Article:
Here’s where I don’t quite know what to think. The down-ballot Republicans did better than Trump. Yet I also believe that the strength of the Trump cult largely accounts for the huge turn-out on the Republican side. After this election, will those Trump voters go back to not voting? The dilemma for the Republican party going forward is how to keep the Trump enthusiasts engaged even as the party either backs away from Trump-like antics or discovers that even would-be Trumps can’t reproduce his hold on the public imagination. The Republicans are tied to the mast of Trump because of all the new voters he has brought to them, but will find it difficult to hold on to those voters to the extent that they act even semi-responsibly as public officials. (“Holding on” here does not mean losing them to the Democrats; it means keeping them fired up enough to come out and vote.)
Doubtless, several Republican presidential candidates in 2024 will attempt to occupy the Trump lane. But I suspect Trump will prove inimitable. His ingenuous self-absorption, his lack of any filter between id and mouth, his ADHD coupled with third-grade verbal aggression, and his sheer delight in sowing chaos as a means of keeping all eyes turned his way will prove hard to reproduce via calculation. The easiest part of his repertoire to imitate with be the endless self-pitying sense of grievance, of being put upon by all. Expect lots of whining from the Republicans to continue.
Still, the 2016 primaries already showed that Ted Cruz cannot attract the adulation Trump received and it is even more absurd to think Mike Pence could. Without a cult figurehead on the right, there is a fair chance that voter turnout will return to earlier levels—and that such a drop-off (despite all those Democratic fantasies that large turn-out favors them) will benefit the left more than the right. More accurately: in our polarized time, when the party’s “brands” and the loyalties of most voters are fixed in concrete, the biggest fight is the turn-out fight, and I think Republicans are going (post 2020) to have as tough, if not tougher, time getting their partisans to the polls as the Democrats.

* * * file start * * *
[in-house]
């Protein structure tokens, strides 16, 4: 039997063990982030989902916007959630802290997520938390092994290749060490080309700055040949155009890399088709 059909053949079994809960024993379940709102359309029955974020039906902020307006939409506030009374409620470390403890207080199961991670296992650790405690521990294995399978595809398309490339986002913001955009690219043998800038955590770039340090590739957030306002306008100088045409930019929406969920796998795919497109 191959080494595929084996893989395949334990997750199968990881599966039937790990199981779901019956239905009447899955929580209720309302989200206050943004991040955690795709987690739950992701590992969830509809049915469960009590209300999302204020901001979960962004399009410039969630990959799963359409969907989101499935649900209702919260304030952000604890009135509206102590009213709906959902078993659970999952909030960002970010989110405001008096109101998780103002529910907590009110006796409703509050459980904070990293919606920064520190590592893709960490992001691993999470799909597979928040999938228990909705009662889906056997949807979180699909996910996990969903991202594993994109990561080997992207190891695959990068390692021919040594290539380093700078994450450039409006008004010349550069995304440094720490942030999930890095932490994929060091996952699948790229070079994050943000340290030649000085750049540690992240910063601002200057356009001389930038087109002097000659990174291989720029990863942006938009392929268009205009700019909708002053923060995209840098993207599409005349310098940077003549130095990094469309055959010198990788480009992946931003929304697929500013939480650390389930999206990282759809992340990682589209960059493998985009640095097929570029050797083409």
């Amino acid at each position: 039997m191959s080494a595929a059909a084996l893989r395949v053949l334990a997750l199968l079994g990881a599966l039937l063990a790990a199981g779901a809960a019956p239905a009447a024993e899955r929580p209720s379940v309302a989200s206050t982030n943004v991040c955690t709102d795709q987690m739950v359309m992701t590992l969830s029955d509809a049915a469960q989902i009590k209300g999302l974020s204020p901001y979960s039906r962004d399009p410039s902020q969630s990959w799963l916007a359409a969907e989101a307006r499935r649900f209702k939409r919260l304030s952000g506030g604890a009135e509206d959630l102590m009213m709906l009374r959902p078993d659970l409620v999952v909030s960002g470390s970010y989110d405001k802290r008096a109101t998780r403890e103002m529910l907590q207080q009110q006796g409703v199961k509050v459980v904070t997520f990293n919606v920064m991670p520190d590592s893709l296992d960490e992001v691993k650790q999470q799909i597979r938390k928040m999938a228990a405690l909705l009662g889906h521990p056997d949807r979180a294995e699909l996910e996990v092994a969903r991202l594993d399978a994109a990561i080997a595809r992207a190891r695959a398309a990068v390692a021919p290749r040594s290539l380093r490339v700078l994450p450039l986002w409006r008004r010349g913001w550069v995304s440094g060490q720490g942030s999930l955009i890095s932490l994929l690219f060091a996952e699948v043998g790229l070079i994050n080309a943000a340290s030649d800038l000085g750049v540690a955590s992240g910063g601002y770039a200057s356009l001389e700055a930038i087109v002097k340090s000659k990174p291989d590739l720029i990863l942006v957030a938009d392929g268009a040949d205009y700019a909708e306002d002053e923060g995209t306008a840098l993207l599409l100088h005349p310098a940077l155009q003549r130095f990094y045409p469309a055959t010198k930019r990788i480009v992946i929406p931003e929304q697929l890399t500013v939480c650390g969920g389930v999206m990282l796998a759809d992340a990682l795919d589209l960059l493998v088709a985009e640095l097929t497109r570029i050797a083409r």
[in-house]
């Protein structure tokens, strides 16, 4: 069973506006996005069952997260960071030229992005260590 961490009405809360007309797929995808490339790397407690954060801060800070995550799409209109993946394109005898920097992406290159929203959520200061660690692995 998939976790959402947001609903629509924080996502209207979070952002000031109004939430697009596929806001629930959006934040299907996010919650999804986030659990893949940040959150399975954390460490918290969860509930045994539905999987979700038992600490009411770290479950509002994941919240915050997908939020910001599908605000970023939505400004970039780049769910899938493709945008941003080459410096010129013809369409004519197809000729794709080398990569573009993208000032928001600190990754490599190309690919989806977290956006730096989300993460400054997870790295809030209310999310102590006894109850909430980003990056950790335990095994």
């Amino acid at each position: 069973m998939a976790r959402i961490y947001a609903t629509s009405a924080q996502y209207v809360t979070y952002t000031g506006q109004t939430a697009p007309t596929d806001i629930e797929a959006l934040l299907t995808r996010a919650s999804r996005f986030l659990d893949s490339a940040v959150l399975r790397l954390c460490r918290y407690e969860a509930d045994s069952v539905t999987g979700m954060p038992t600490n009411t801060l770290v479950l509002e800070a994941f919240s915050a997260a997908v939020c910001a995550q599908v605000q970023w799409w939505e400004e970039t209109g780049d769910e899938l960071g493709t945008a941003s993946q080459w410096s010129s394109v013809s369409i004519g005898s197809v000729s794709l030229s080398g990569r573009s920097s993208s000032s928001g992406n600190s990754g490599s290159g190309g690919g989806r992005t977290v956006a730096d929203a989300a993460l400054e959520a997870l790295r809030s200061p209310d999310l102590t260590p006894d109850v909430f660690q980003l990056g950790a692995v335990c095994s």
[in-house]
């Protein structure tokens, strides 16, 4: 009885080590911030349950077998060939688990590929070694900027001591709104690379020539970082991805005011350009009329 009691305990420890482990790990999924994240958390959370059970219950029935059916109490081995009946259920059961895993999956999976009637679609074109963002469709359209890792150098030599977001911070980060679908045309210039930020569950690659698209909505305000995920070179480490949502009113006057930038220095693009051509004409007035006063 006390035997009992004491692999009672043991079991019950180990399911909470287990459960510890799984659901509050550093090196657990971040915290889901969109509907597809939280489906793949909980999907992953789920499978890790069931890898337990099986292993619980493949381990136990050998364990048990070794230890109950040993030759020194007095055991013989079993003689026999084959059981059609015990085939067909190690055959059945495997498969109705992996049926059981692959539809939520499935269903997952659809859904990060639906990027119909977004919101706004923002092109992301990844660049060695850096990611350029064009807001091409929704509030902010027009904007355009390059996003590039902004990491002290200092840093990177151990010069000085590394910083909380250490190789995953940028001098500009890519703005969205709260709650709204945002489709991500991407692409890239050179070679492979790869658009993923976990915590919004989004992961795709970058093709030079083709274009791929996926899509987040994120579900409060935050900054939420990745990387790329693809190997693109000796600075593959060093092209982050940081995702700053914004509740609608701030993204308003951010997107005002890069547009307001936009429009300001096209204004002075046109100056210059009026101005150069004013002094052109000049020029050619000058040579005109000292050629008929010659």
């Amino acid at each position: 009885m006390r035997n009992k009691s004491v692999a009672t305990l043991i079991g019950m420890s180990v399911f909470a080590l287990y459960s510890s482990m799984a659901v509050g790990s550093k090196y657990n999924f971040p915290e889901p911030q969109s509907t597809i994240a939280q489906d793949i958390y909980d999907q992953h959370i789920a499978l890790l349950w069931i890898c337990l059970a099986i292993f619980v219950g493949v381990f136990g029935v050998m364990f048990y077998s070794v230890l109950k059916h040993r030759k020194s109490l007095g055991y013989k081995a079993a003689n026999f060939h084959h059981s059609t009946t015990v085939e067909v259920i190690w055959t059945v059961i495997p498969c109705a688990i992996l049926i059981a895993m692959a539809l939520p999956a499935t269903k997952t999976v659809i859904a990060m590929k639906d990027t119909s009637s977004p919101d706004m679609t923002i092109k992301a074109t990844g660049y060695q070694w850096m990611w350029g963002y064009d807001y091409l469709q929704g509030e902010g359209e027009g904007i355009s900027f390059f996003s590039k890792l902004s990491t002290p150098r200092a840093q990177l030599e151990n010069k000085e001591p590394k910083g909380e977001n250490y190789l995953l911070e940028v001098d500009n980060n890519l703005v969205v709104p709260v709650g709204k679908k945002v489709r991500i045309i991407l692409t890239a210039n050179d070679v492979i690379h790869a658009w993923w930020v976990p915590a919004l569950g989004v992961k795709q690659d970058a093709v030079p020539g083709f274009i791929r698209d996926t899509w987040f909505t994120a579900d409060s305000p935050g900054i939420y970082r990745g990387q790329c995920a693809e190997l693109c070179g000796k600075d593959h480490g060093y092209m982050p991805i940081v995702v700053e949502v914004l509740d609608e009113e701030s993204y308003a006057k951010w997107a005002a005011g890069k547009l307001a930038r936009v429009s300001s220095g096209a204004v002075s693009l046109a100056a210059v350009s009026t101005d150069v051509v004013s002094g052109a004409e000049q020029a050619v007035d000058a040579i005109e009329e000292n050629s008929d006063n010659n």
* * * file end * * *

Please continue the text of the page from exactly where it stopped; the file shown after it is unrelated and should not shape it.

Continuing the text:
Meanwhile, the claims in the left-wing precincts I frequent that it was the moderate Democrats who lost and the progressives who won (especially in House races) have begun. The Democrats just need to move to the left to be more successful. That analysis is willfully blind to the make-up of the House districts. Of course, progressives win in overwhelmingly “safe” districts. And moderates lose sometimes in “swing” districts. Republican gerrymandering leads to more extreme House candidates on both sides of the aisle because there are so many “safe” districts now. To ignore the nature of the districts to make the leftist argument is specious.
I get it. It is frustrating as hell that the Republicans have achieved electoral success by moving further and further to the right. Extreme conservatism does not (apparently) carry any electoral cost. (Although Trump did lose.) So why can’t the Democrats make a similar move to the left and reap the benefits? Unfortunately it doesn’t work that way, as Kevin Drum is fond of reminding us by reproducing the long-running Gallup survey that shows over 35% of Americans self-identify as “conservative” while only 24% are willing to call themselves “liberal.”
If the Democratic party wants to move left, it has to create a left-leaning electorate first. That’s the rhetorical task it has flunked since 1966 The reasons for that failure are complex—and intimately tied up with the ongoing narrative of American racism—but a failure it has been.
Of course, it is not just the Democratic party that must do this work. It will also depend on vibrant, long-lasting, and active social movements. The gay liberation movement (sorry for the ham-handed label; I grasp its various inaccuracies) has been a notable success over the past thirty years. If many of my non-politically informed or engaged students are now knee-jerk Democrats, it is mostly because the right’s hostility to non-heterosexuals is baffling to them—and a huge turn-off.